1. This is a writ-petition, under Articles 226 and 227 of the Constitution, for impugning two notifications (Annexures 'A' and 'B'), under Sections 4 and 6 of the Land Acquisition Act, 1894(hereinafter called the 'Act') published simultaneously in the Punjab Govt. Gazette dated Sept. 23, 1969. In the notification under Section 6, there was a direction to the Collector under Section 17(2)(c) of the Act that he should proceed to take possession of the land specified in the notification.
2. The aforesaid notifications are being impugned on various grounds, but only one of them has now been pressed by the learned counsel for the petitioner before me. It is urged that no public notice of the substance of the notification (Annexure A), as required by the mandatory provisions of Section 4(1) of the Act, was published by the Collector (Respondent No. 2) at convenient places in the locality where the land in question is situated. It is further urged that on account of non-compliance with this peremptory requirement of law, the entire proceedings founded on the notification were null and void. In support of his contention, learned counsel has referred to Khub Chand v. State of Rajasthan, AIR 1967 SC 1074, and Satnam Singh's case (1969) 71 Pun LR 345. This ground of challenge is incorporated in paragraph 3 (ii) of the writ-petition.
3. In the affidavit filed by Shri Kesho Ram, Director of Food and Supplies and Joint Secretary to Government, Punjab, on behalf of Respondent (No. 1), it is stated that paragraph 3(ii) concerns the Collector. In reply to this allegation of the petitioner, that the notice under Section 4(1) was not published in the locality, Shri Amrik Singh Pooni, Collector, in his affidavit stated:
'Denied for want of knowledge'. The responsibility for the publication of the substance of the notification, under Section 4, at convenient places in the locality, has been cast by law on the Collector. Consequently, this evasive denial 'for want of knowledge' could be taken an implied admission. Notwithstanding this evasive denial I gave an opportunity to the respondent to produce the necessary departmental records to show that the public notice of the notification in the locality had actually been given, as required by Section 4(1). Today, the departmental records have been produced for my perusal and my attention has been drawn to a report, dated October 11, 1969 the Patwari's Roznamcha, in the last sentence of which it is mentioned that 'loud proclamation has been got done in the village through Rup Singh'. It is absolutely wrong to say that this proclamation was of the substance of the notification under Section 4. It is proper to isolate the last sentence of the report out of its context. The report, read as a whole, shows that it relates only to the fact of delivery of possession to the acquiring department by the revenue authorities. Thus the allegation made in paragraph 3(ii) of the writ-petition, viz., that the substance of the notification was not published in the locality is correct.
4. The question to be considered is as to what is the effect of this non-publication? The dictum of the Supreme Court in Khub Chand's case, AIR 1967 SC 1074 is a complete answer to this question. Their Lordships were considering the provisions of Section 4(1) of the Rajasthan Land Acquisition Act (Act 24 of 1953) which are in pari materia with the provisions contained in Section 4(1) of the (Indian) Land Acquisition Act, 1894. It was contended before the Supreme Court that the requirement to cause a public notice of the substance of the notification, to be given at convenient places, under Section 4(1) was only directory, for a party would get under the later notification better particulars and thus he would not in any case be prejudiced. His Lordship the Chief Justice (Subba Rao, C.J.) repelled this contention with these observations:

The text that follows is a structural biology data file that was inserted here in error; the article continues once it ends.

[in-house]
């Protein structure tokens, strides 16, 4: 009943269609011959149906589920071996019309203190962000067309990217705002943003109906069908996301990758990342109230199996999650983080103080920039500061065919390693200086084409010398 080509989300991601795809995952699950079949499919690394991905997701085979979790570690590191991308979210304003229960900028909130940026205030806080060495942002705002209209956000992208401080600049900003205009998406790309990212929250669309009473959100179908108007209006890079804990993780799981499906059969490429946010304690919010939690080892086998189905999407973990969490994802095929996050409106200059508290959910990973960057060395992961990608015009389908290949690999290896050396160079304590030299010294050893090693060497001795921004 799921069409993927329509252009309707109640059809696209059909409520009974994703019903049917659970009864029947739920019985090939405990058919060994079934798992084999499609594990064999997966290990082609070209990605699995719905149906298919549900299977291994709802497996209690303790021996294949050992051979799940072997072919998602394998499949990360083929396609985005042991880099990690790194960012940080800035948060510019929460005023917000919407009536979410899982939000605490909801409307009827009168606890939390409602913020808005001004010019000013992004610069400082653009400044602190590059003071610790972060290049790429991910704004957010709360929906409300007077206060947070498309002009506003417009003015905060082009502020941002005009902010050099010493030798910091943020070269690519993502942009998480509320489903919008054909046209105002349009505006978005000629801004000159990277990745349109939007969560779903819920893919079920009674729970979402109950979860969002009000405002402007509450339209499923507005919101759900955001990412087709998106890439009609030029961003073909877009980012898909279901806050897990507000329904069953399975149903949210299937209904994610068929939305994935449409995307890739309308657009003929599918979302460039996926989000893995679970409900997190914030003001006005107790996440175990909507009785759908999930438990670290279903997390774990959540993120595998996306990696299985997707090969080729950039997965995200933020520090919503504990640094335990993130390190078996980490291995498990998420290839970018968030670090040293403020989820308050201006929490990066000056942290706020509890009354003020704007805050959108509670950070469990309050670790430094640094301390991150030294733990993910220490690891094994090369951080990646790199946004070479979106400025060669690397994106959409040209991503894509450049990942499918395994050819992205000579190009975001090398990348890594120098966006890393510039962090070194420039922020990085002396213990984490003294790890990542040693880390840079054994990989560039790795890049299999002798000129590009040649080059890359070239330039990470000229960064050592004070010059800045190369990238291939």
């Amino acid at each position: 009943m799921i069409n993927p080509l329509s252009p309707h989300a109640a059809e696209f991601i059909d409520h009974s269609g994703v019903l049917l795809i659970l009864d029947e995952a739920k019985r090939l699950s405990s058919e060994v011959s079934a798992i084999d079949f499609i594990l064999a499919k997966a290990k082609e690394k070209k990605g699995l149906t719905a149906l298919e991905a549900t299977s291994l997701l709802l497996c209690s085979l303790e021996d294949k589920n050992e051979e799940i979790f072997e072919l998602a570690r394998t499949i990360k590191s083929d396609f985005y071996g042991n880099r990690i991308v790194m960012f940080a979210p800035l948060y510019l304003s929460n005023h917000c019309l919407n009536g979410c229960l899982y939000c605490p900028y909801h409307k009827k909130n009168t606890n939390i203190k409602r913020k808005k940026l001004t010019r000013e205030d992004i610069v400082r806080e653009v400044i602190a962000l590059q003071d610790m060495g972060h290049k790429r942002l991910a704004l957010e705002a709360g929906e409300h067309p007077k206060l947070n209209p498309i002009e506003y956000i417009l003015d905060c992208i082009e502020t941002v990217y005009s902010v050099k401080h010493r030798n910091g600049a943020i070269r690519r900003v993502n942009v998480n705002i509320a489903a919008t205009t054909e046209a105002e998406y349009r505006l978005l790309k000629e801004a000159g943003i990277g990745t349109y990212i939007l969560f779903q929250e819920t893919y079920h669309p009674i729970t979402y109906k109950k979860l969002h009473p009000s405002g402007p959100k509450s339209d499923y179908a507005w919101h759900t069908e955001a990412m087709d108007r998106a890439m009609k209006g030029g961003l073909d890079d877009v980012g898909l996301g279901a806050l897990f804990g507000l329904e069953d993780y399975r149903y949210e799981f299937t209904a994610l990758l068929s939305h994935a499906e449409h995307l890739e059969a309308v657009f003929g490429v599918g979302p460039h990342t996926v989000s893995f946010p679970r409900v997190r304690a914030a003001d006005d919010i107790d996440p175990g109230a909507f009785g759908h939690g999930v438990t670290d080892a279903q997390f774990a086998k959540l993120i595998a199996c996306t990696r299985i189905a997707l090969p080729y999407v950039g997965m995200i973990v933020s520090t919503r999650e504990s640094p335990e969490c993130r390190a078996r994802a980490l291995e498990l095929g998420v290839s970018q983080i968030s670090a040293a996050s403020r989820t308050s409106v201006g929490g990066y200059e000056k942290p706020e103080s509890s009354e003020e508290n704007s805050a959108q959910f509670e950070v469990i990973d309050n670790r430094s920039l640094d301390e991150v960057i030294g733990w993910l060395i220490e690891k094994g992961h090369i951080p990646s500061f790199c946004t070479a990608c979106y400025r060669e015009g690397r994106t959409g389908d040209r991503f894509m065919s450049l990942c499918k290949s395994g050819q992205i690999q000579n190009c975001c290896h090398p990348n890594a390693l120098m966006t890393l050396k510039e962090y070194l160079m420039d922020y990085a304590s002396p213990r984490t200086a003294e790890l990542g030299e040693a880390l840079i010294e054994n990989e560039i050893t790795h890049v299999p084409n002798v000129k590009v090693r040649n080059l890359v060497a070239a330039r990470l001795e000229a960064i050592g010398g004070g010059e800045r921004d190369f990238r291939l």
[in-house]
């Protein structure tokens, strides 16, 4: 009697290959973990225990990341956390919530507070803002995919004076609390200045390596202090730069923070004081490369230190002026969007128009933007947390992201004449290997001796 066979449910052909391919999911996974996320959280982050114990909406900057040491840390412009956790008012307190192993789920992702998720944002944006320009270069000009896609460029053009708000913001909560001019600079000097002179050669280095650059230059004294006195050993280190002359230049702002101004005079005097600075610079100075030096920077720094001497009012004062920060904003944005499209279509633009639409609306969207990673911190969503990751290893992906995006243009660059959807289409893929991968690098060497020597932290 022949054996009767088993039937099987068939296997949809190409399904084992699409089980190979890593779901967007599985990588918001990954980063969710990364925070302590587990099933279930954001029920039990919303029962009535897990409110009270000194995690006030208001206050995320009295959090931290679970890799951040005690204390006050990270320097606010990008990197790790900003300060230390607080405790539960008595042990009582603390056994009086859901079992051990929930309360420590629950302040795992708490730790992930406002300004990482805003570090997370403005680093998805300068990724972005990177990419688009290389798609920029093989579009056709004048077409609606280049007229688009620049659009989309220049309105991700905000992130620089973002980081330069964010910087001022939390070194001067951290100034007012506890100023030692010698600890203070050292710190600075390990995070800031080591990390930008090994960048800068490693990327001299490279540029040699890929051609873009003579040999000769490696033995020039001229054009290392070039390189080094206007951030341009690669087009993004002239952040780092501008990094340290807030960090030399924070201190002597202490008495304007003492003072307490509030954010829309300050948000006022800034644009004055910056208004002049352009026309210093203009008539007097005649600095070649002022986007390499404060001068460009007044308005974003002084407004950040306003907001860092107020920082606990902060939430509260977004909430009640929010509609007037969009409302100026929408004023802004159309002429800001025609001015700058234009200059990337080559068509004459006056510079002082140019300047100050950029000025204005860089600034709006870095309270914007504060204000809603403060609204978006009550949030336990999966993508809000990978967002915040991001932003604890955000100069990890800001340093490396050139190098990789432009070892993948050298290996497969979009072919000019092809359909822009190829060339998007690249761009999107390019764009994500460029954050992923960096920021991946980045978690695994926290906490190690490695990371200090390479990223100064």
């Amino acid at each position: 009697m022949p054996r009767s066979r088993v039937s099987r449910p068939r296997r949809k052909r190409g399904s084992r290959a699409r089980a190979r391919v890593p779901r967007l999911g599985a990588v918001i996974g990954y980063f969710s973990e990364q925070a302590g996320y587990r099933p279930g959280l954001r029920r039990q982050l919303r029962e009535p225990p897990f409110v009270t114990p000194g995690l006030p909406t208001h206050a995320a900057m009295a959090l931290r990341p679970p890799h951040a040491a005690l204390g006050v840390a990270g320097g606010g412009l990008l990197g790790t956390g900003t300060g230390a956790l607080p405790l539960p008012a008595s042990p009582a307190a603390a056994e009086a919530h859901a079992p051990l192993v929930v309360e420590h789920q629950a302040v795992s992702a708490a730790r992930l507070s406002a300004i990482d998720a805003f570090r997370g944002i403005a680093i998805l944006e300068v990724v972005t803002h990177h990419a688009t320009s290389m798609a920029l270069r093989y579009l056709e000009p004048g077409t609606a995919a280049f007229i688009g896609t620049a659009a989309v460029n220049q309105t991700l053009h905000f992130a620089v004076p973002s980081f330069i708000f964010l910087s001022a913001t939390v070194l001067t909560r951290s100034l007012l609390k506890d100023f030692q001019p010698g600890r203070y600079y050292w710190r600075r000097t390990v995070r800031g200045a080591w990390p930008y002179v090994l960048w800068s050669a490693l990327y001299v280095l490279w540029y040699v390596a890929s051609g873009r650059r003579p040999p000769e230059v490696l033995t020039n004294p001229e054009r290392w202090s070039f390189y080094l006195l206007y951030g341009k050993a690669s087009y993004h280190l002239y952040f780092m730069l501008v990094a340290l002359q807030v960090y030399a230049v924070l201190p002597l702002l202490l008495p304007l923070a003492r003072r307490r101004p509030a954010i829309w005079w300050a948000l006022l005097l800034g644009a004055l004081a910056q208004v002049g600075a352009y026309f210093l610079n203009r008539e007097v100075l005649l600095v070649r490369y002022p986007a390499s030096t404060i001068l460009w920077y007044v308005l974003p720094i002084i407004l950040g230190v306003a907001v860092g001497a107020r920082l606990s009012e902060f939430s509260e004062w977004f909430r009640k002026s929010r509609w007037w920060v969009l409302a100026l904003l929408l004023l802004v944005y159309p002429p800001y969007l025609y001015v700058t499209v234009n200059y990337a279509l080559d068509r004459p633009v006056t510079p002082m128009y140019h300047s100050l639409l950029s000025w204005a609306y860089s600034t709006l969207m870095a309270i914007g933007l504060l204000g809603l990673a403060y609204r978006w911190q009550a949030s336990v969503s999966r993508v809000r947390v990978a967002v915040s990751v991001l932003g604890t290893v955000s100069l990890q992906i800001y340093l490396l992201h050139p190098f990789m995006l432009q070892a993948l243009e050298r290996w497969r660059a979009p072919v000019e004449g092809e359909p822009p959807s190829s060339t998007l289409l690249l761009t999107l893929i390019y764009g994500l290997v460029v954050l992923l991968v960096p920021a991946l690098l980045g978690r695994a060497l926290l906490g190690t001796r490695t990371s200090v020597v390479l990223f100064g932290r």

'The provisions of a statute conferring power on the Government to compulsorily acquire lands shall be strictly construed. Section 4 in clear terms says that the Collector shall cause public notice of the substance of such notification to be given at convenient places in the said locality. The provision is mandatory in terms. Doubtless, under certain circumstances, the expression 'shall' is construed as 'may'. The term 'shall' in its ordinary significance is mandatory and the Court shall ordinarily give the interpretation to that term unless such an interpretation leads to some absurd or inconvenient consequence or be at variance with the intent of the legislature, to be collected from other parts of the Act. The construction of the said expression depends on the provisions of a particular Act, the setting in which the expression appears, the object for which the direction is given, the consequences that would flow from the infringement of the direction and such other consideration. The object underlying the said direction in Section 4 is obvious under sub-section (2) of Section 4 of Act, after such a notice was given, the officer authorised by the Government in that behalf could enter the land and interfere with the possession of the owner in the manner prescribed thereunder. The legislature thought, that it was absolutely necessary that before such officer can enter the land of another, the owner thereof should have a clear notice of the intended entry'.